For some people, more frequent meals can be their undoing. When dieters eat more frequently, it creates more opportunities to eat, so the more you have to practice self-restraint around food. Not only that, a six meal per day regimen means you would have to eat very small meals for weight loss. Grazing throughout the day makes it harder to feel completely full and satisfied, and our natural hunger and fullness gauge that tells us when to eat and when to stop is lost.
The answer to nutrient timing for weight loss is simple: we are all unique and there is no pattern that suits all. It is more useful to concentrate on developing a natural eating style and consuming nutritious energy-controlled meals, rather than worrying about timing.
Nutrient timing in sport
Nutrient timing is far more useful, but not the definitive factor, for muscle building and endurance based athletes. Consuming key macronutrients around workouts and timed during sports events can help some athletes perform at their best.
Building muscle is challenging. It takes a lot of hard work and consistency in workouts to grow and maintain muscle mass. To get the most out of your workouts it may be important to time your protein and carbohydrate intake accordingly. Historically, research has shown that when creatine, conjugated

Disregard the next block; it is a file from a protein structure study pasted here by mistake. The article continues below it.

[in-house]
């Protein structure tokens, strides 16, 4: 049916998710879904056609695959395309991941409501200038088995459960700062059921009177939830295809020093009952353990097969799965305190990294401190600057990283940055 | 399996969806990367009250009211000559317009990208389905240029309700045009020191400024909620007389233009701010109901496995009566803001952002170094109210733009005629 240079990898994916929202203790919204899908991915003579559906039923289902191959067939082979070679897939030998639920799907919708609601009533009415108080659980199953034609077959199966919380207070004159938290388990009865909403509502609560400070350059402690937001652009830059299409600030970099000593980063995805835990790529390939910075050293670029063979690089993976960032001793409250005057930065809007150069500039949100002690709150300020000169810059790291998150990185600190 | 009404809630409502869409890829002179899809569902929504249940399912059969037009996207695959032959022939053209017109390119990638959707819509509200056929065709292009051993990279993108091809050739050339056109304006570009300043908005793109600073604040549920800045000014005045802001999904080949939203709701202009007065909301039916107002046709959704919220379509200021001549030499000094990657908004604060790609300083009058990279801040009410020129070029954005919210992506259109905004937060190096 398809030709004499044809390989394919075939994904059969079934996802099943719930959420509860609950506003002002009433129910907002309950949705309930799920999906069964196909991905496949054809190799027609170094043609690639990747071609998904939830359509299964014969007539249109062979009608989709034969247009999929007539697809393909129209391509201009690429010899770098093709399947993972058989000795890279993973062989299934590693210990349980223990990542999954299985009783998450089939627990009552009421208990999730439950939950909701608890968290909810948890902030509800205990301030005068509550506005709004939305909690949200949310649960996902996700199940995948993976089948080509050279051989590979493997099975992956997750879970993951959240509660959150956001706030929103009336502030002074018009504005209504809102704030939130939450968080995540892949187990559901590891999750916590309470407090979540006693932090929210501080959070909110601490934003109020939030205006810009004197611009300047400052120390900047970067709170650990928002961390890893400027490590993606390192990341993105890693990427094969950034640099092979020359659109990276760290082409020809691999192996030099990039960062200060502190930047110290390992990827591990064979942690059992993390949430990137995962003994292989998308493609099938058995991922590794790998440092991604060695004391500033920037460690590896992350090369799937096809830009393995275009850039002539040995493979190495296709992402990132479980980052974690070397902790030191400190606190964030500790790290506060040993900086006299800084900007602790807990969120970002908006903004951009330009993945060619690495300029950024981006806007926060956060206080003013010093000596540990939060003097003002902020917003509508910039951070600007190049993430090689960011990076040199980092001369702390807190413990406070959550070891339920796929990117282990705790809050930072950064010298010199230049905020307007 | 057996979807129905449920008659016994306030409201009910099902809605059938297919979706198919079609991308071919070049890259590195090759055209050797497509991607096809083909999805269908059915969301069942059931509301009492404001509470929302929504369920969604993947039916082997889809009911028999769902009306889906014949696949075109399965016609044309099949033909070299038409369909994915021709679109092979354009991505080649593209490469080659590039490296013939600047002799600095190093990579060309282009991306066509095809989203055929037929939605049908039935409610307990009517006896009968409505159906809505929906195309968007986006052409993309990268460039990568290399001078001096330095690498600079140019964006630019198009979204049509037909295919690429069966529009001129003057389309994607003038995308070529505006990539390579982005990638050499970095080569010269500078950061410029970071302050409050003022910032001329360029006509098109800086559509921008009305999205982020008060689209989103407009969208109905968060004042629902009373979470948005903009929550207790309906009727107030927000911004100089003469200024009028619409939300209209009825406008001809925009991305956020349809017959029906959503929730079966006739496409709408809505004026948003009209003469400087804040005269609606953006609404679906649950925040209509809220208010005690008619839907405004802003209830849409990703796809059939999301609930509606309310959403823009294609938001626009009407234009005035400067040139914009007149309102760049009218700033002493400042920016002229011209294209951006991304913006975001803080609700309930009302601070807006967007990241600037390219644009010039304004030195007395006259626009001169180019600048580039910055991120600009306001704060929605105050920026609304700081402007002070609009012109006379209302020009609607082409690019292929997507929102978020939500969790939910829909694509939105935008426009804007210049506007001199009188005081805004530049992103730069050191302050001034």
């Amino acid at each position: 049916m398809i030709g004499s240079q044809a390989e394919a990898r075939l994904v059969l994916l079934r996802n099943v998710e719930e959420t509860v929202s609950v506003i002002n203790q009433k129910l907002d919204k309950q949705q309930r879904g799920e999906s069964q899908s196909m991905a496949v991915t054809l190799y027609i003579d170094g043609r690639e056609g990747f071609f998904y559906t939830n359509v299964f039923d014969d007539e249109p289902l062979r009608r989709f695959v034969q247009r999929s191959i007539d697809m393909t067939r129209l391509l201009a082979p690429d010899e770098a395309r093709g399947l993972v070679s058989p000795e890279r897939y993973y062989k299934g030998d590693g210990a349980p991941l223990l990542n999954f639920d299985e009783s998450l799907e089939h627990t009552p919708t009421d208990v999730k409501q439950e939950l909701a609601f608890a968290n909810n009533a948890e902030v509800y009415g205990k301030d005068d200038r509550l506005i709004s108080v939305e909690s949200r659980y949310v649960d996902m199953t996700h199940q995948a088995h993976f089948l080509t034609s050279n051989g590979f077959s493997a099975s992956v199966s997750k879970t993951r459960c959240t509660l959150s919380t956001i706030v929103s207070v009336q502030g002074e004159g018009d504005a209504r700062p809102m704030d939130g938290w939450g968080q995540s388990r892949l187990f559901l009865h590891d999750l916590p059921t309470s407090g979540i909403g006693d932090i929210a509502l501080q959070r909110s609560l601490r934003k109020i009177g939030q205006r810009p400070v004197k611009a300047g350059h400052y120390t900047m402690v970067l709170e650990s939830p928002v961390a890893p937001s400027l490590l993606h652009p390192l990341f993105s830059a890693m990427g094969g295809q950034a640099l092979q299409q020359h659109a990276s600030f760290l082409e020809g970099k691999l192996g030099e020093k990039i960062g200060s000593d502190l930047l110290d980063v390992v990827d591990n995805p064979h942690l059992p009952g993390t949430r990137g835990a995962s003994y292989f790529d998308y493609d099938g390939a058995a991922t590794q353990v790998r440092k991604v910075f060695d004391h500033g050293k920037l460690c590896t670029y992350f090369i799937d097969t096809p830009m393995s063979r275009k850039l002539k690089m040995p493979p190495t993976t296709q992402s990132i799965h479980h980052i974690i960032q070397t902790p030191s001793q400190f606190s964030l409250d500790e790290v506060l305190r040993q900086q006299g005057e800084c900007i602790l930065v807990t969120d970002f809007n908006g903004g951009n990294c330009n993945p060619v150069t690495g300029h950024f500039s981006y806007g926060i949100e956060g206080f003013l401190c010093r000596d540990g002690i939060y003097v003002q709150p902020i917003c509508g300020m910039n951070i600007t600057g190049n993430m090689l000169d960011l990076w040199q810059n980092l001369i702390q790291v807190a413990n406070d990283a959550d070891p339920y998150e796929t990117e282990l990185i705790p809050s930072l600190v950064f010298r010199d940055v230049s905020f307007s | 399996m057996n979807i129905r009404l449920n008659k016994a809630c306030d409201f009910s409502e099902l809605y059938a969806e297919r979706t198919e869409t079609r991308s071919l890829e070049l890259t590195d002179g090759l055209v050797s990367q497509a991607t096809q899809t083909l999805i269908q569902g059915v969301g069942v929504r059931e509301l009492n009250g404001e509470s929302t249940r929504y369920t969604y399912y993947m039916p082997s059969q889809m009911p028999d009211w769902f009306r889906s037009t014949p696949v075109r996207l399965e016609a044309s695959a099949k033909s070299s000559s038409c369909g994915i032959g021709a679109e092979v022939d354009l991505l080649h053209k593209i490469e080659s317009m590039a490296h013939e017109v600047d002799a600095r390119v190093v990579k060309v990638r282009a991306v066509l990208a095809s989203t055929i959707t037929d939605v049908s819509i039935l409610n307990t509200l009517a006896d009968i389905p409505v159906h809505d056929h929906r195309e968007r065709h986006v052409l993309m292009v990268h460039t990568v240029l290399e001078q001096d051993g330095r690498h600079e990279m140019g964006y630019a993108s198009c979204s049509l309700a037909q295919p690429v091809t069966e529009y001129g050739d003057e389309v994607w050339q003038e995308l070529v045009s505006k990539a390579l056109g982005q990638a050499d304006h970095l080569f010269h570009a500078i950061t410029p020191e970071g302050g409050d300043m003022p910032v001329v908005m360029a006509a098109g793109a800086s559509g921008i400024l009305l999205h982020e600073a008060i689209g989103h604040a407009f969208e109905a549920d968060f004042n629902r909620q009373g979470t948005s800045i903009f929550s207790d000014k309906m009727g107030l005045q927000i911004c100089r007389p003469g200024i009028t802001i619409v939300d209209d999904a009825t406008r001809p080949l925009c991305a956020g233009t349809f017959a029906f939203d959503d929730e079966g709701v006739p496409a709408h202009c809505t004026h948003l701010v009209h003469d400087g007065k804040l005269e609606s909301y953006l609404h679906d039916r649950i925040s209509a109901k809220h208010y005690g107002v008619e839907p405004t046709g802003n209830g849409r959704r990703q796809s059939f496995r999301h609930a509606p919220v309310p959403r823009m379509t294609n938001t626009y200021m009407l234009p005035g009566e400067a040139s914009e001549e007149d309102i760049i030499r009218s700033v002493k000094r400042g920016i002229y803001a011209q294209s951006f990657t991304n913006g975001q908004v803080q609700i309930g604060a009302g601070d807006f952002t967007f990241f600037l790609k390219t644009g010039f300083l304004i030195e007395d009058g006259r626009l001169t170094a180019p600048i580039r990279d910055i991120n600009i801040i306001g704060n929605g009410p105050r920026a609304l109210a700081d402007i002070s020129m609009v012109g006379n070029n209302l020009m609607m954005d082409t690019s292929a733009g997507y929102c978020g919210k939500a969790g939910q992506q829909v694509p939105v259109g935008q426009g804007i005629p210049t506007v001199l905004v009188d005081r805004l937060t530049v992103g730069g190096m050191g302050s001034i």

acid and protein are consumed within 30 minutes pre and post weight lifting, you get the greatest increases in muscle mass. This produces greater benefits to muscle growth than consuming protein alone or at other times.
But note that it’s now believed the time frame that you have to consume your pre and post nutrients is a larger window than 30 minutes. You will still get the same benefits if you consume a post workout shake up to six hours post workout.
I believe the 30-40 minute window is still the best window to absorb a well needed undenatured protein supplement
This means you have plenty of time to get home and prepare a proper meal containing protein, carbs and healthy fats — supplementation may be used for quick absorption and convenience .
It has also been recognized that you maximize muscle recovery and building when you consume protein in frequent intervals throughout the entire day, in 20-30g amounts.